Dar es Salaam. Middle-level commercial banks are increasingly taking a cautious approach to lending as they seek to raise profits while reducing Non-Performing Loans (NPLs) - and to align with the regulator’s requirements.
A close look at recently-released financial statements for 13 commercial banks which have assets of between Sh100 billion and Sh900 billion indicates that there has been an improvement in performance across several parameters.
Banks are cutting levels of NPLs while profitability is on the rise, fueled by both the funded and non-funded income streams as the economy gets on the smooth recovery path from the Covid-19 bruises.
The list includes five lenders that have assets of more than Sh500 billion, including KCB Bank, Equity, Absa, Bank of Africa (BoA) and I&M. According to their financial statements for the first nine months of the current calendar year, most of these banks registered good profits, with KCB being in the lead with a net profit of Sh11.15 billion cumulatively. Absa came second with a cumulative net profit of Sh9.43 billion.
The list also has NCBA, Mkombozi Bank, Maendeleo Bank, Amana Bank, Ecobank, First National Bank, DCB Commercial Bank and Bank of Baroda.
The 13 lenders jointly extended loans to the tune of Sh2.92 trillion which was a slight increase of about Sh100 billion compared to Sh2.85 trillion that they jointly lent in 2020.
However, the banks remained resilient as they were able to cut down the size of NPLs.
According to the statements, the banks’ total NPL volume went down to Sh392.4 billion during the period, being a slight improvement from Sh395.69 billion that was recorded during a similar period in 2020.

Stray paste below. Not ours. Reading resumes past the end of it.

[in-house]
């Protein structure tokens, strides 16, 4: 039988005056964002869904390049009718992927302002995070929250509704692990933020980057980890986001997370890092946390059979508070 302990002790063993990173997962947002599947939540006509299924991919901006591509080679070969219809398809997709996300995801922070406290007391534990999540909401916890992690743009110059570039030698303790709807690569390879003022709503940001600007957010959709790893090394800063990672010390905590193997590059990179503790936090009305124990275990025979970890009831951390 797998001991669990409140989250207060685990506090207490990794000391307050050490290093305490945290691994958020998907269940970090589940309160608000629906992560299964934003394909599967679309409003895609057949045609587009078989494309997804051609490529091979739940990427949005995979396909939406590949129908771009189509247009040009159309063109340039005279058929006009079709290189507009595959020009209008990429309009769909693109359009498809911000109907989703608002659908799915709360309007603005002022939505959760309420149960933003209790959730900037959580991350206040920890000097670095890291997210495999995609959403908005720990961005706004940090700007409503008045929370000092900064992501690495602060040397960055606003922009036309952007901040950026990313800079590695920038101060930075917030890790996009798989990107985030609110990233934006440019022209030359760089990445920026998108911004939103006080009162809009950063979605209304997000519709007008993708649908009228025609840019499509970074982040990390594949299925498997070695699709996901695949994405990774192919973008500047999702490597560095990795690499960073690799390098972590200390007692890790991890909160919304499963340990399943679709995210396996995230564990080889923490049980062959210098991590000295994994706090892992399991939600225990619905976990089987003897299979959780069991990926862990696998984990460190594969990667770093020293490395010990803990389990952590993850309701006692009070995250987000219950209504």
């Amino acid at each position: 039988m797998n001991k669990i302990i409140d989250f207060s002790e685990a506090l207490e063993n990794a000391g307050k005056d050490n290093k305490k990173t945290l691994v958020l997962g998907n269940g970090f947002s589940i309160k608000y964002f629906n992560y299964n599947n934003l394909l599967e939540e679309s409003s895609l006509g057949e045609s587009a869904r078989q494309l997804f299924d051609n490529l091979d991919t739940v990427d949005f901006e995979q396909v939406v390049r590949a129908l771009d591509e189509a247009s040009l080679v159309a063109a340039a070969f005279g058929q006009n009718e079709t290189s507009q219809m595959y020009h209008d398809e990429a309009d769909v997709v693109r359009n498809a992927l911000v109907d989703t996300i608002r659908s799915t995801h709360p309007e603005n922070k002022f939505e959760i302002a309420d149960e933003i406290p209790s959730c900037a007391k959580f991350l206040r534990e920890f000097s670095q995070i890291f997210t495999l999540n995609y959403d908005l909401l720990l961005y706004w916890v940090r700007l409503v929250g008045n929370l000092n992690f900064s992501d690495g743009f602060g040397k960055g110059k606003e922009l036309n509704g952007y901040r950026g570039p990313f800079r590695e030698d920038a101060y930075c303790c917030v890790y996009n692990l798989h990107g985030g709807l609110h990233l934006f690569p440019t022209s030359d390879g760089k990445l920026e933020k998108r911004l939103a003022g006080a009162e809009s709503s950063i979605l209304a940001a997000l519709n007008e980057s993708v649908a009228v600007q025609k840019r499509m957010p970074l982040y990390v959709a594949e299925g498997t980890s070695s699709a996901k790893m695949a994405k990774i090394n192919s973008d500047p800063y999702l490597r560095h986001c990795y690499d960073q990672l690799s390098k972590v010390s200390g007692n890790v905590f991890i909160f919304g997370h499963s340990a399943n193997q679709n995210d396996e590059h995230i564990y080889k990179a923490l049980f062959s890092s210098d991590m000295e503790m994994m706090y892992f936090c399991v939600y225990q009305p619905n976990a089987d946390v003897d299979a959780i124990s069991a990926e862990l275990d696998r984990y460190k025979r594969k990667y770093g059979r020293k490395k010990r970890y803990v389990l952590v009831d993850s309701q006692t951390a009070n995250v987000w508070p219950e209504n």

Though the improvement might seem slight, it is also a sail in the right direction if a January circular by the Bank of Tanzania (BoT) is to out into consideration.
In its circular, the BoT said commercial banks and financial institutions must maintain their costs to income ratio of not more than 55 percent while Non-Performing Loans (NPLs) must be contained to not more than five percent of total gross loans.
In line with the circular, some lenders in this category managed to reduce their NPLs well below the regulatory level during the third quarter of 2021. Bank of Baroda reported NPL of two percent while KCB Tanzania reported it at 3.04 percent.
Speaking to The Citizen, KCB Tanzania managing director Mr Cosmas Kimario, said the improvement was a result of public education on responsible borrowing.
“Before we lend to any of our customers we make sure that they are well informed and ready. We have also created an environment where we understand our customers and through seminars and workshops, we do spread awareness on responsible borrowing,” said Kimario.
He said the bank has implemented effective cost control mechanisms, boost its digital services network as well as support efficiency of its human resource.
A number of lenders - including Equity Bank, First National Bank, Amana Bank and Ecobank, Mkombozi Bank and I&M Bank - also managed to cut their NPL levels.
NPLs for Maendeleo and Absa remained the same as they maintained their NPL ratios.
Overall, the sector remained resilient to internal and external shocks and continued to grow in terms of deposits and assets, supported by favourable macroeconomic environment, regulatory and supervisory measures.